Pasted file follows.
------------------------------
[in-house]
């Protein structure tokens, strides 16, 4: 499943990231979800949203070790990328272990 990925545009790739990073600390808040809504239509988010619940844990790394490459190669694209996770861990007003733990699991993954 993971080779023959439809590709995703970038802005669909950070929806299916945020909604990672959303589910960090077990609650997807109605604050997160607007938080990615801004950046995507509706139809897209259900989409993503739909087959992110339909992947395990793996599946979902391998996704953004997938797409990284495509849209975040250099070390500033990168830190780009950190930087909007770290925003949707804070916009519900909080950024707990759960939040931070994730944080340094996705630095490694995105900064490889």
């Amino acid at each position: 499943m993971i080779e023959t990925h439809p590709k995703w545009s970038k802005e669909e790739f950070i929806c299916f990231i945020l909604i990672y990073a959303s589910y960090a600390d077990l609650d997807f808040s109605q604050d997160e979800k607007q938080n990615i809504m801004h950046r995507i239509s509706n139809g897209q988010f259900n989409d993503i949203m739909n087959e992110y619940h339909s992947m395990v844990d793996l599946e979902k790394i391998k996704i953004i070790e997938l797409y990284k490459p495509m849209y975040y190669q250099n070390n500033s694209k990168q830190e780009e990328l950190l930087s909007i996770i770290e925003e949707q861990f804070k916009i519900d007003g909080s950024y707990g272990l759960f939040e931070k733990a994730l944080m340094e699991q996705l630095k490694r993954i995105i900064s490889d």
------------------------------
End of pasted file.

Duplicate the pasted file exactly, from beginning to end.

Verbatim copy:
[in-house]
């Protein structure tokens, strides 16, 4: 499943990231979800949203070790990328272990 990925545009790739990073600390808040809504239509988010619940844990790394490459190669694209996770861990007003733990699991993954 993971080779023959439809590709995703970038802005669909950070929806299916945020909604990672959303589910960090077990609650997807109605604050997160607007938080990615801004950046995507509706139809897209259900989409993503739909087959992110339909992947395990793996599946979902391998996704953004997938797409990284495509849209975040250099070390500033990168830190780009950190930087909007770290925003949707804070916009519900909080950024707990759960939040931070994730944080340094996705630095490694995105900064490889």
């Amino acid at each position: 499943m993971i080779e023959t990925h439809p590709k995703w545009s970038k802005e669909e790739f950070i929806c299916f990231i945020l909604i990672y990073a959303s589910y960090a600390d077990l609650d997807f808040s109605q604050d997160e979800k607007q938080n990615i809504m801004h950046r995507i239509s509706n139809g897209q988010f259900n989409d993503i949203m739909n087959e992110y619940h339909s992947m395990v844990d793996l599946e979902k790394i391998k996704i953004i070790e997938l797409y990284k490459p495509m849209y975040y190669q250099n070390n500033s694209k990168q830190e780009e990328l950190l930087s909007i996770i770290e925003e949707q861990f804070k916009i519900d007003g909080s950024y707990g272990l759960f939040e931070k733990a994730l944080m340094e699991q996705l630095k490694r993954i995105i900064s490889d």